For more than 4 years I have explained in my presentations to architects and designers the difference between Red and White Oak. “Tyloses” in White Oak give the wood a closed cell structure making it resistant to rot and water. I use a device to distinguish the difference in porosity between Red and White Oak, which lies with the letter “W”. I say that the “W” for “White” (Oak) works with “water”, whiskey” and “wine”. You can build a boat with White Oak, not Red. Likewise you can build wine and whiskey barrels with White Oak, not Red.
As you settle down with a nice glass of whiskey or bourbon, keep in mind that the delicious brown liquid in your glass was aged in a Quartersawn White Oak barrel. Right now the world is experiencing an unprecedented surge in demand for whiskeys and bourbons of all kinds. Distilleries can’t produce it fast enough. Even if they could produce at a significantly higher volume, they would have trouble procuring the barrels.
The cooperage business has basically gone through the roof. What this means is monumental pressure on the White Oak resource, driving up prices for logs. At the same time that the world has developed a voracious appetite for whiskey and bourbon, it has also developed a strong desire for White Oak flooring. What all of this means for the consumer is that the price of White Oak flooring, especially Quartersawn, is going to increase significantly over the next couple of years. Here is an example of the bourbon industry sounding the alarm. This is an excerpt from a press release from Buffalo Trace last month:
BUFFALO TRACE DISTILLERY UPDATES
BOURBON INVENTORY SHORTAGES
FRANKFORT, FRANKLIN COUNTY, KY
May 8, 2014
The bourbon boom shows no signs of letting up. At Buffalo Trace, the 228 year – old Distillery continues to take steps to mitigate the problem, but shortages still remain. About a year ago, Buffalo Trace Distillery warned consumers a shortage was looming, but many markets across the nation are just now feeling the full effects.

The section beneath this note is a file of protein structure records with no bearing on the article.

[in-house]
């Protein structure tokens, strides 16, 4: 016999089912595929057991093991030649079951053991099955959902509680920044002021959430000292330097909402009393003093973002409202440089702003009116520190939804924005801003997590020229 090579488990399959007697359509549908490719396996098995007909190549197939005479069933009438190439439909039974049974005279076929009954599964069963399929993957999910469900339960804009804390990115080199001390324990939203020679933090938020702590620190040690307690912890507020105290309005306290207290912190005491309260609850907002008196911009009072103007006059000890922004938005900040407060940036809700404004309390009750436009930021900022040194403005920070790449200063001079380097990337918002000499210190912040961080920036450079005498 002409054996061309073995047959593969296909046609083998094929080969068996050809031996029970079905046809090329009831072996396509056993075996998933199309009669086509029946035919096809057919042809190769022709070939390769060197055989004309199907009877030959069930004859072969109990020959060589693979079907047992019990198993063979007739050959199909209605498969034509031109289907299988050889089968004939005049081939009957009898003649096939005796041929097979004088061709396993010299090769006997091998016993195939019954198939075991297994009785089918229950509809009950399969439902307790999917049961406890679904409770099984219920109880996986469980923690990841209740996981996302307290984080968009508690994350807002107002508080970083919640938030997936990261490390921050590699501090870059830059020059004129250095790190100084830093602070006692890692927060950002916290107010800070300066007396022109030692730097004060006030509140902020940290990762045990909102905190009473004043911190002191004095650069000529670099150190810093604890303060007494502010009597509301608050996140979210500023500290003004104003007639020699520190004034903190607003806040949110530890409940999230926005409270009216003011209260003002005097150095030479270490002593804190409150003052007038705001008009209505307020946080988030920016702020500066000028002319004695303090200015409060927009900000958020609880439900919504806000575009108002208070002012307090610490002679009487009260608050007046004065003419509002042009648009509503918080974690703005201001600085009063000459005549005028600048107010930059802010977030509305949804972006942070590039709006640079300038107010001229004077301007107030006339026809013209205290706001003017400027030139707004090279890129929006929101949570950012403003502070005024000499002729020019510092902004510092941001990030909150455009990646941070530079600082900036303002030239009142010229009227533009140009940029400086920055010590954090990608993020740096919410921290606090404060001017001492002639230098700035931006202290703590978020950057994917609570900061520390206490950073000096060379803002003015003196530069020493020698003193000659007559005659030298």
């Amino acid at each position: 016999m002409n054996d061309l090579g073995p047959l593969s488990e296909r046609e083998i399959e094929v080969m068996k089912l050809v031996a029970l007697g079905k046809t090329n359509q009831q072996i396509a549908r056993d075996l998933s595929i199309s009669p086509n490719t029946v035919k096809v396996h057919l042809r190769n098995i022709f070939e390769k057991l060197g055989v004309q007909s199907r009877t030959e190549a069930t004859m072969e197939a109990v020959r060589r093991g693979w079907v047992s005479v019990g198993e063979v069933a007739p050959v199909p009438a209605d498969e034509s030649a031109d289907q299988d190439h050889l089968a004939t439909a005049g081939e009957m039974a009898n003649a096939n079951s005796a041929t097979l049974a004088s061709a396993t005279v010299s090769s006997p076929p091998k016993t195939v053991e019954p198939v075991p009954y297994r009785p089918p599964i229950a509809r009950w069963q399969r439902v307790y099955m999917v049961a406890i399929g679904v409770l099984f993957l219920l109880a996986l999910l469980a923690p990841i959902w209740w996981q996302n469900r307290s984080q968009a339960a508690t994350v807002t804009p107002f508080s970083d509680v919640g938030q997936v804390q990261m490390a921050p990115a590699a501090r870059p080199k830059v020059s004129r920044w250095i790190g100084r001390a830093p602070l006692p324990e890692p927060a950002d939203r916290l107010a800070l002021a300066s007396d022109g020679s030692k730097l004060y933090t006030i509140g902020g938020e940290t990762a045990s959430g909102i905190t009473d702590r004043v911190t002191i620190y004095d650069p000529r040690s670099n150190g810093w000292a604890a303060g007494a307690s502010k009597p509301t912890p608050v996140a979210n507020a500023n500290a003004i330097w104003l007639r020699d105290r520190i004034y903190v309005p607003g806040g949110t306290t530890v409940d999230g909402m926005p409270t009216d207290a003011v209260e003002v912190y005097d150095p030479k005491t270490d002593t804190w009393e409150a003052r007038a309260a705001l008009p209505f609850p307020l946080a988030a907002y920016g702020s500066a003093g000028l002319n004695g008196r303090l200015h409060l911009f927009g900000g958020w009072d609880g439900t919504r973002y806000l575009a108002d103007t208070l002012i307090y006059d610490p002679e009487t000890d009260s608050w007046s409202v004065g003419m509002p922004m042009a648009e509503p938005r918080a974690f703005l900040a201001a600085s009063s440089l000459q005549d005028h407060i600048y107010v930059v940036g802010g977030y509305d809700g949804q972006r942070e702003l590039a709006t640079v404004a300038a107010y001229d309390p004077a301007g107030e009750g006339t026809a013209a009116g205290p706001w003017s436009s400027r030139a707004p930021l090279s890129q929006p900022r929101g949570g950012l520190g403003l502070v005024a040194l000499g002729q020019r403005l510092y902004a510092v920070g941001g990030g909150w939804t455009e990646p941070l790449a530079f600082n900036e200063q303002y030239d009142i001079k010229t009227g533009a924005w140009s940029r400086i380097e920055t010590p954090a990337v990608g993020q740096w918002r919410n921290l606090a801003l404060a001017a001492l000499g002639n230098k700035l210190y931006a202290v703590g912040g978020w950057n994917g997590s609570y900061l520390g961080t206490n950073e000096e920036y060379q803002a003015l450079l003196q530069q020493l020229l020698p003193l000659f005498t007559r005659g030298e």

“We’re making more bourbon every day. In fact, we’re distilling more
than we have in the last 40 years,” said Harlen Wheatley, master distiller. “Still, it’s hard to keep up. Although we have more bourbon than last year when we first announced the rolling blackouts, we’re still short and there is no way to predict when supply will catch up with demand.”
At the moment there seems to be no easy resolution to the conflict between the barrel stave mills and lumber mills like Frank Miller. The cost of the quartersawn White Oak barrel as a factor in the selling price of a bottle of Bourbon is insignificant. This allows the stave producers to consistently outbid Quartersawn mills for logs. No one is predicting how high logs costs will go in the coming weeks, months and years, but expect to see price increases for lumber and flooring on a regular basis. Maintaining timber sustainability remains a primary goal for the hardwood industry. This foretells of a continuing battle for a resource whose volume is constrained.
If White Oak is your choice for flooring, expect to pay a premium for the reasons outlined here. However, Red Oak pricing should stay relatively stable in the coming years. In terms of appearance and performance in a floor, Quartersawn Red Oak will produce a gorgeous floor of similar strength and longevity.